Most of us paleontologists have a handful of journals to which we personally subscribe, usually associated with society memberships. In other cases, we rely upon our institution's library, other local libraries, or the goodwill of colleagues to get access. In these days of tight budgets, many libraries are eyeing journal cuts. But, one might say, "I only pay $100 a year in membership dues--surely the institutions can't be that strapped for cash!" The key thing, though, is that institutional and individual subscriptions are entirely different animals.
To some extent, it is easy to legitimize a higher cost for an institutional subscription. An inexpensive journal is a perk of society membership, for instance--and this low cost is subsidized in part by library subscription fees. Additionally, the journal publishers might have a much slimmer amount of income per printed page for institutional subscriptions (because many, many people would be utilizing the same copy). So, to keep things running smoothly, it's necessary to charge a little more to an institution.
Unfortunately, the problem results when subscription rates increase at a rate exceeding institutional budgets. The fact of the matter is that some journals are just ridiculously expensive for a library to purchase! Just how ridiculously expensive, you might ask? Let's consider the case of the journal Palaeoworld. In 2008, the journal had a total of 264 published pages, and an annual institutional subscription cost of $532. This comes to a cost per printed page of $2.02--no wonder most institutions can't afford it!
You are probably thinking to yourself that I've chosen a ridiculous example--and to some extent I have. Palaeoworld is a relatively small journal targeting a limited audience. Let's look at a "better known" journal--Palaeogeography, Palaeoclimatology, Palaeoecology. They regularly publish high-impact, groundbreaking research--to the tune of $1.02 per page. The venerable Cretaceous Research costs $1.09 per page!
Then, there are the cases that are so egregiously expensive that it simply boggles the mind. Consider Journal of Morphology. It's not strictly a paleontology journal, but it frequently publishes paleontology-related content--and its reputation is pretty solid. In fact, I've even published there. Yet, a yearly institutional subscription costs $6,031!!! That works out to a staggering $3.89 per page.
Are there any reasonably-priced journals for institutions? Fortunately, there are some, if you dig around a little. Kudos to the folks at Journal of Vertebrate Paleontology, with a price per page of 22 cents. And let's hear it for Acta Palaeontologica Polonica, barely tipping the scales at 13 cents per page. As opposed to the examples above, these are society or labor-of-love journals published through relatively small publishing houses. Yet, even the for-profit journal Nature manages 42 cents per page for institutional subscriptions. In my mind, these are all perfectly reasonable costs.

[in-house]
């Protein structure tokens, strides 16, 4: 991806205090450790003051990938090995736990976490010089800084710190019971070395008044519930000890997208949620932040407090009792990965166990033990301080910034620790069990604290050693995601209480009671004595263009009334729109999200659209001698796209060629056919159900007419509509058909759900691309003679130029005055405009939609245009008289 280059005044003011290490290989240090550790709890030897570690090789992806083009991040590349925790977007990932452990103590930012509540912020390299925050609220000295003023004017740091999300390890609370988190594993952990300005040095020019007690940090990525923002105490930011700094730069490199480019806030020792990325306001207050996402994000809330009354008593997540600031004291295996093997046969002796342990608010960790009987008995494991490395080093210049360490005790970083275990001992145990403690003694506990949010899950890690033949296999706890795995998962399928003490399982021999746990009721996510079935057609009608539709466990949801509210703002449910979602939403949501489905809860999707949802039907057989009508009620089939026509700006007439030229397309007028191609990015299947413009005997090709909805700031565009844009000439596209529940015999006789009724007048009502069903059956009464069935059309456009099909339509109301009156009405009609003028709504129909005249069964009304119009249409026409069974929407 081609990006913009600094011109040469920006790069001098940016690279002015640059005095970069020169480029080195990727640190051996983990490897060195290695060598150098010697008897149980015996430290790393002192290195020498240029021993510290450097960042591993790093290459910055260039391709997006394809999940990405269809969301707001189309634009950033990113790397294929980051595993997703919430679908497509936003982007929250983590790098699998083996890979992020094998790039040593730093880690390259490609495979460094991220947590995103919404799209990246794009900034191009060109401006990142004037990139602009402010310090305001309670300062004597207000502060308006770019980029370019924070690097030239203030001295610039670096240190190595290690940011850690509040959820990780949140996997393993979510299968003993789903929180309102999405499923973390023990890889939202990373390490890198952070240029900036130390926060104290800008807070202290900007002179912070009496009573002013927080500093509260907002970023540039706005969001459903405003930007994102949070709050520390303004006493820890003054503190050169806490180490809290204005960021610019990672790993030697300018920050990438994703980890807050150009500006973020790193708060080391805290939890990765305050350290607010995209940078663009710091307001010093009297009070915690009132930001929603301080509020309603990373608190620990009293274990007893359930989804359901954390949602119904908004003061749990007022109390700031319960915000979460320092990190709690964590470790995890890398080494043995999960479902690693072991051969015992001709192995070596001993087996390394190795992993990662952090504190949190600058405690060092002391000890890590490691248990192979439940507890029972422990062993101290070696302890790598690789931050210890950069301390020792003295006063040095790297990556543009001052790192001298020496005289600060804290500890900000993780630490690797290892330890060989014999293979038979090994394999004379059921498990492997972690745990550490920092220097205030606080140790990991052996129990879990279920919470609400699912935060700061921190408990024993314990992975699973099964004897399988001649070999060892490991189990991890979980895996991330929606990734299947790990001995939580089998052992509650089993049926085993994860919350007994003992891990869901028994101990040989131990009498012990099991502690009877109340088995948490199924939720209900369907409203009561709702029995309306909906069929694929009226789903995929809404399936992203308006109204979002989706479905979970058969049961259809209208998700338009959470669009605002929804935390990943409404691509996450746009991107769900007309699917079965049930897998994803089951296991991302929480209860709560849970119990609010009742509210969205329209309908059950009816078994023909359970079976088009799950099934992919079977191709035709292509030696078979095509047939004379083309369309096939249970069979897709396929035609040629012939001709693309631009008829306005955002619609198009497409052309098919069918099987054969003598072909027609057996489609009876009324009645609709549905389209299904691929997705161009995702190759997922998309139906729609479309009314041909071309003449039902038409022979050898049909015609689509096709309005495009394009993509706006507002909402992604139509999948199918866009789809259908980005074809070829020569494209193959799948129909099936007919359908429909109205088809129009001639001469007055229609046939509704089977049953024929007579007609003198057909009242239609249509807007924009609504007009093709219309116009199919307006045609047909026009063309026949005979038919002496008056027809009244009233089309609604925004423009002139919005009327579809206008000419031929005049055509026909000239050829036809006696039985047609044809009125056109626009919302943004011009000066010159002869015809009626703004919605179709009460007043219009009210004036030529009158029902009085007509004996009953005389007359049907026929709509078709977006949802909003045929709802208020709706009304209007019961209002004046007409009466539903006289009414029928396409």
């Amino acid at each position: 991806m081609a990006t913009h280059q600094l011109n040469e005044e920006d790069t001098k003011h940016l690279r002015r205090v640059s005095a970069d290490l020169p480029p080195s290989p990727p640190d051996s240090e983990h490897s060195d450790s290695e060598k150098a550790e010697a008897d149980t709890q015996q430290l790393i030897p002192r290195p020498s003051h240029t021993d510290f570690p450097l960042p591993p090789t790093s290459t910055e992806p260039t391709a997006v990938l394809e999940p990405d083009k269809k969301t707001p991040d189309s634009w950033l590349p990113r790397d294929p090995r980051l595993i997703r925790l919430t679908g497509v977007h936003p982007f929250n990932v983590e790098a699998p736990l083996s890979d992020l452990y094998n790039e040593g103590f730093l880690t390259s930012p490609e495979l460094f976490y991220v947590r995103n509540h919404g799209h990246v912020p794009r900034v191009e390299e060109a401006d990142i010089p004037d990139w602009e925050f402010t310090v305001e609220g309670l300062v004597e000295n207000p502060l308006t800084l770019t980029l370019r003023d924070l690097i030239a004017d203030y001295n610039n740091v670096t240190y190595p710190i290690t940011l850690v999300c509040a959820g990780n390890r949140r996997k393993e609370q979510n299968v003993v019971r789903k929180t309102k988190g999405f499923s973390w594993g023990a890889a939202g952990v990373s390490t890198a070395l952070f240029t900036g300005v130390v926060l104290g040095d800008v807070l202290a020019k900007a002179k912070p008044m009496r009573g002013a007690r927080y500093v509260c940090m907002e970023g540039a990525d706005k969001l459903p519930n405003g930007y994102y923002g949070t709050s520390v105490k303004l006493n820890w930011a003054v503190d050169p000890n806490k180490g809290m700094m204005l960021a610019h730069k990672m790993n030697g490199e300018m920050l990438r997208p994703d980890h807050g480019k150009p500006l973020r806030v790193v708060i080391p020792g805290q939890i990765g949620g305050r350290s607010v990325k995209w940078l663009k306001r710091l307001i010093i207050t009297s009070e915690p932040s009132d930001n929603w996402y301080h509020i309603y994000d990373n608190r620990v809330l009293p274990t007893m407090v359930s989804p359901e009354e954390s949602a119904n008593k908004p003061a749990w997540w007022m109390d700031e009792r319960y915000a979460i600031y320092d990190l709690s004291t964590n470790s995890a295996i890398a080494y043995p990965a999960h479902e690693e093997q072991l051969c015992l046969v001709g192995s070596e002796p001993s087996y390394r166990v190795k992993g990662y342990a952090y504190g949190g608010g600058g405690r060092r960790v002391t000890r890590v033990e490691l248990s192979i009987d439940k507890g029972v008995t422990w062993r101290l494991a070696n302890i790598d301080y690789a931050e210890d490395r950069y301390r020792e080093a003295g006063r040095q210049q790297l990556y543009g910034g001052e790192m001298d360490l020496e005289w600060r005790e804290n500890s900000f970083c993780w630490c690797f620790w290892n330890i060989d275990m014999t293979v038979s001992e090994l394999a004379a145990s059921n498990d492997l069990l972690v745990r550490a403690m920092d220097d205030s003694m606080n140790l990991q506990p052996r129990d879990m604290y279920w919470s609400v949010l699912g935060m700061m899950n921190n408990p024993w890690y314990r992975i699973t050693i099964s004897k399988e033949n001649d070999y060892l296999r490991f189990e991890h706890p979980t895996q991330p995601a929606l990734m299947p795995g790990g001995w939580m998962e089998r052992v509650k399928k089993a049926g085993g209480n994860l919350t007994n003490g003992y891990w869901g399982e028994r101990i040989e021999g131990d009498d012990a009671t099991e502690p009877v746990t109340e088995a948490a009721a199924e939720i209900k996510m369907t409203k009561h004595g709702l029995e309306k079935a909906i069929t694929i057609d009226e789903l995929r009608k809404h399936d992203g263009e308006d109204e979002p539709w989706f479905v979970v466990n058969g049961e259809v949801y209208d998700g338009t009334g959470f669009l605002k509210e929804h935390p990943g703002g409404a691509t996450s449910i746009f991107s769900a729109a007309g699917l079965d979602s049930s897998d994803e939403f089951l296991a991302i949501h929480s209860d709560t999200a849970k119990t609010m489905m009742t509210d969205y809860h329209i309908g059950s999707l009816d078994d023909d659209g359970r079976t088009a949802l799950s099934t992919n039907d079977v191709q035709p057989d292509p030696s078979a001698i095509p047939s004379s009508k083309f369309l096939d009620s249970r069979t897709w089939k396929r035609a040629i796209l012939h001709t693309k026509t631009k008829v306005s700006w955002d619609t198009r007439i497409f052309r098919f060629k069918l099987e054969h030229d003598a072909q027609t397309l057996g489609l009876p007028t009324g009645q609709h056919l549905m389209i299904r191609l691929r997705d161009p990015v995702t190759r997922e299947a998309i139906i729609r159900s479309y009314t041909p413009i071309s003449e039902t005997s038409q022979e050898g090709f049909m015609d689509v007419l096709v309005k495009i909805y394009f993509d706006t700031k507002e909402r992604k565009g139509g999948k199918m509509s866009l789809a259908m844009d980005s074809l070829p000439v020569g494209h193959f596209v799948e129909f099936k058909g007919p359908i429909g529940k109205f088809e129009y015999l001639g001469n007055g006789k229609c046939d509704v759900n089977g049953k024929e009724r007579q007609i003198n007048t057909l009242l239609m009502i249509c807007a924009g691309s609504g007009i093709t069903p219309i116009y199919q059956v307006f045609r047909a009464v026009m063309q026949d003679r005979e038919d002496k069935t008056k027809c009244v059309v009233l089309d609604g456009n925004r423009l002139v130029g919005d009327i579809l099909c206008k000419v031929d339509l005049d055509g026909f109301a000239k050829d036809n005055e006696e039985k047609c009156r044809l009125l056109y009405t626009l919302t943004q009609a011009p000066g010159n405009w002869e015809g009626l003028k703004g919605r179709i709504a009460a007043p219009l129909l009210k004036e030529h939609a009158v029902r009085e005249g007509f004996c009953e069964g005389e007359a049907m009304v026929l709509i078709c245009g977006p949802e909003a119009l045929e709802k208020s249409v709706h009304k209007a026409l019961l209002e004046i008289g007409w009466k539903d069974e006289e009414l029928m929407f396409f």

Some savvy publishers have figured out a very slick way to seemingly lower the price--"bundling" packages of electronically-accessed journals together for a group discount. This is somewhat admirable in modestly reducing the overall price per page (for the short term), but it also means that you get stuck with supporting journals of very, very dubious scientific quality. See this news release from Cornell about why it's not a good economic idea in the long-run, too (and a quick internet search will turn up many other examples).
I think that the concept of commercial journal publication is not inherently bad--there are a number of good-quality journals run by such companies. It's just that they're so blatantly overcharging for access to this content! A journal clocking in at $2/page is not sustainable in the long-run. Although I have a strong preference for open access (which someone has to pay for somewhere along the line), I also recognize that some very good closed-access journals provide a valuable service (and see delayed open access as a viable compromise).
So, I challenge you publishing readers (and myself) to weigh all of the factors before submitting that next research paper. What is the impact factor? How respected is the journal? And, will people be able to afford to read it? Let's publish responsibly.
Methodological Notes--I grabbed the most recent available annual, instutional subscription prices from publishers' websites, with rates for US institutions in US dollars whenever possible. I then counted up the total number of pages published in 2008, and divided this by the subscription rate to come up with a value for dollars/page.